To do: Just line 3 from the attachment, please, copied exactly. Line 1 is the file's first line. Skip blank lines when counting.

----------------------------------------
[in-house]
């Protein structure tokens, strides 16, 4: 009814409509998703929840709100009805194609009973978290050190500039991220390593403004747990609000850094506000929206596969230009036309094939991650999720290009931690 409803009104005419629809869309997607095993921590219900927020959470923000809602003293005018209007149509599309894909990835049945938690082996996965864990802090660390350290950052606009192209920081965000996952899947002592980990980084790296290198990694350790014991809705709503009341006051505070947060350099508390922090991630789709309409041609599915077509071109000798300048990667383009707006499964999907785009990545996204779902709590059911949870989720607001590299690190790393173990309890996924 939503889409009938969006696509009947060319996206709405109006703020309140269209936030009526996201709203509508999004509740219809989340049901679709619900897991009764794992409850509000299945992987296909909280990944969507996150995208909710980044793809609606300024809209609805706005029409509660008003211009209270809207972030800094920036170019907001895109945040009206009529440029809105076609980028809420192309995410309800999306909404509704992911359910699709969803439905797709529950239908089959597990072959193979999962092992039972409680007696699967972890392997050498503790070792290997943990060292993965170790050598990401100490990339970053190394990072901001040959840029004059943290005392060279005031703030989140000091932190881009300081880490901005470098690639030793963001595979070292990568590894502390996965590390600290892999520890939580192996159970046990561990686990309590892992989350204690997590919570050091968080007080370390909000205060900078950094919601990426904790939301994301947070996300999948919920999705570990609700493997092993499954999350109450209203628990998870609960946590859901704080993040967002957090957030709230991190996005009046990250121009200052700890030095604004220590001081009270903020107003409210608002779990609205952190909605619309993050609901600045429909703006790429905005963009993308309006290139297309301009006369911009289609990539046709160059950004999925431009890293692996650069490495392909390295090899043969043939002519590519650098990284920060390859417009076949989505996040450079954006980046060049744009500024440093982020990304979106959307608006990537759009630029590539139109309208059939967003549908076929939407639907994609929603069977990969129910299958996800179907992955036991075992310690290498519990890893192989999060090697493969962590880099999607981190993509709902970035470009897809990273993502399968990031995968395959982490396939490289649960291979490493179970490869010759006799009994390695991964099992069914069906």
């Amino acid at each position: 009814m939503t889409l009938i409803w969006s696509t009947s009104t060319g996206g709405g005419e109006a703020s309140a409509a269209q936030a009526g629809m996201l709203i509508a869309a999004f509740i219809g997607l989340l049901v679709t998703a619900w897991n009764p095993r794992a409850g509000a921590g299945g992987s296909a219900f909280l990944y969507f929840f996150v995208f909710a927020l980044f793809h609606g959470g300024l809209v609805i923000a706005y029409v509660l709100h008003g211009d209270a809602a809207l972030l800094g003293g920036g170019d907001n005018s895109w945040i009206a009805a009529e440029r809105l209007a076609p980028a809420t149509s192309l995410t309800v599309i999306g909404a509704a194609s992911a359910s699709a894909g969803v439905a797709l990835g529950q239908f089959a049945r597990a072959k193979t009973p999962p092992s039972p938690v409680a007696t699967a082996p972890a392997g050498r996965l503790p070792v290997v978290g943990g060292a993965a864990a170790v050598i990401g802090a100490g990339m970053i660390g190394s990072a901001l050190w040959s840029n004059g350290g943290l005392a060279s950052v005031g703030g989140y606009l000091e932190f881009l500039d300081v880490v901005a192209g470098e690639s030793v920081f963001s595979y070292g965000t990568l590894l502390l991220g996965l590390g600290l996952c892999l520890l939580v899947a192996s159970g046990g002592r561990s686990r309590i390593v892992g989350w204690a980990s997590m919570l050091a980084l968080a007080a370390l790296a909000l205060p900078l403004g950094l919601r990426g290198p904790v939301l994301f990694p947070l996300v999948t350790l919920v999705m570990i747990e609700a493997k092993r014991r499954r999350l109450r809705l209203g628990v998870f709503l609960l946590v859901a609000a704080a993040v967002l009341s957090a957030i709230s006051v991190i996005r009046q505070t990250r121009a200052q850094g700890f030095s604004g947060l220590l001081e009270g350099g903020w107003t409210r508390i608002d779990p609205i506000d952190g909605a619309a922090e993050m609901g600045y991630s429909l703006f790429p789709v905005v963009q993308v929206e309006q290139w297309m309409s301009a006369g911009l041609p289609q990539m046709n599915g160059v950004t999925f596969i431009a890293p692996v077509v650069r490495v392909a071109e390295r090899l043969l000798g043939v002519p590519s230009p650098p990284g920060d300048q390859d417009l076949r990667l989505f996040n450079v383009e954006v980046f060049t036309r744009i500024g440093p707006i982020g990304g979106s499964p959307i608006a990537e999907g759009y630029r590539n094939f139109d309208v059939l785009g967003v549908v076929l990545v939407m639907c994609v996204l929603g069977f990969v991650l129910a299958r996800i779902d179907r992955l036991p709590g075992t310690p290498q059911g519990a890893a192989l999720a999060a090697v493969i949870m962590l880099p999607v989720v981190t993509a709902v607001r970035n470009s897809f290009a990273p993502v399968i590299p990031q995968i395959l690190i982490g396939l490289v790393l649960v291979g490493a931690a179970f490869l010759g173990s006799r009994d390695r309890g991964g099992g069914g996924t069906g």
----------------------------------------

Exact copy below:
């Amino acid at each position: 009814m939503t889409l009938i409803w969006s696509t009947s009104t060319g996206g709405g005419e109006a703020s309140a409509a269209q936030a009526g629809m996201l709203i509508a869309a999004f509740i219809g997607l989340l049901v679709t998703a619900w897991n009764p095993r794992a409850g509000a921590g299945g992987s296909a219900f909280l990944y969507f929840f996150v995208f909710a927020l980044f793809h609606g959470g300024l809209v609805i923000a706005y029409v509660l709100h008003g211009d209270a809602a809207l972030l800094g003293g920036g170019d907001n005018s895109w945040i009206a009805a009529e440029r809105l209007a076609p980028a809420t149509s192309l995410t309800v599309i999306g909404a509704a194609s992911a359910s699709a894909g969803v439905a797709l990835g529950q239908f089959a049945r597990a072959k193979t009973p999962p092992s039972p938690v409680a007696t699967a082996p972890a392997g050498r996965l503790p070792v290997v978290g943990g060292a993965a864990a170790v050598i990401g802090a100490g990339m970053i660390g190394s990072a901001l050190w040959s840029n004059g350290g943290l005392a060279s950052v005031g703030g989140y606009l000091e932190f881009l500039d300081v880490v901005a192209g470098e690639s030793v920081f963001s595979y070292g965000t990568l590894l502390l991220g996965l590390g600290l996952c892999l520890l939580v899947a192996s159970g046990g002592r561990s686990r309590i390593v892992g989350w204690a980990s997590m919570l050091a980084l968080a007080a370390l790296a909000l205060p900078l403004g950094l919601r990426g290198p904790v939301l994301f990694p947070l996300v999948t350790l919920v999705m570990i747990e609700a493997k092993r014991r499954r999350l109450r809705l209203g628990v998870f709503l609960l946590v859901a609000a704080a993040v967002l009341s957090a957030i709230s006051v991190i996005r009046q505070t990250r121009a200052q850094g700890f030095s604004g947060l220590l001081e009270g350099g903020w107003t409210r508390i608002d779990p609205i506000d952190g909605a619309a922090e993050m609901g600045y991630s429909l703006f790429p789709v905005v963009q993308v929206e309006q290139w297309m309409s301009a006369g911009l041609p289609q990539m046709n599915g160059v950004t999925f596969i431009a890293p692996v077509v650069r490495v392909a071109e390295r090899l043969l000798g043939v002519p590519s230009p650098p990284g920060d300048q390859d417009l076949r990667l989505f996040n450079v383009e954006v980046f060049t036309r744009i500024g440093p707006i982020g990304g979106s499964p959307i608006a990537e999907g759009y630029r590539n094939f139109d309208v059939l785009g967003v549908v076929l990545v939407m639907c994609v996204l929603g069977f990969v991650l129910a299958r996800i779902d179907r992955l036991p709590g075992t310690p290498q059911g519990a890893a192989l999720a999060a090697v493969i949870m962590l880099p999607v989720v981190t993509a709902v607001r970035n470009s897809f290009a990273p993502v399968i590299p990031q995968i395959l690190i982490g396939l490289v790393l649960v291979g490493a931690a179970f490869l010759g173990s006799r009994d390695r309890g991964g099992g069914g996924t069906g």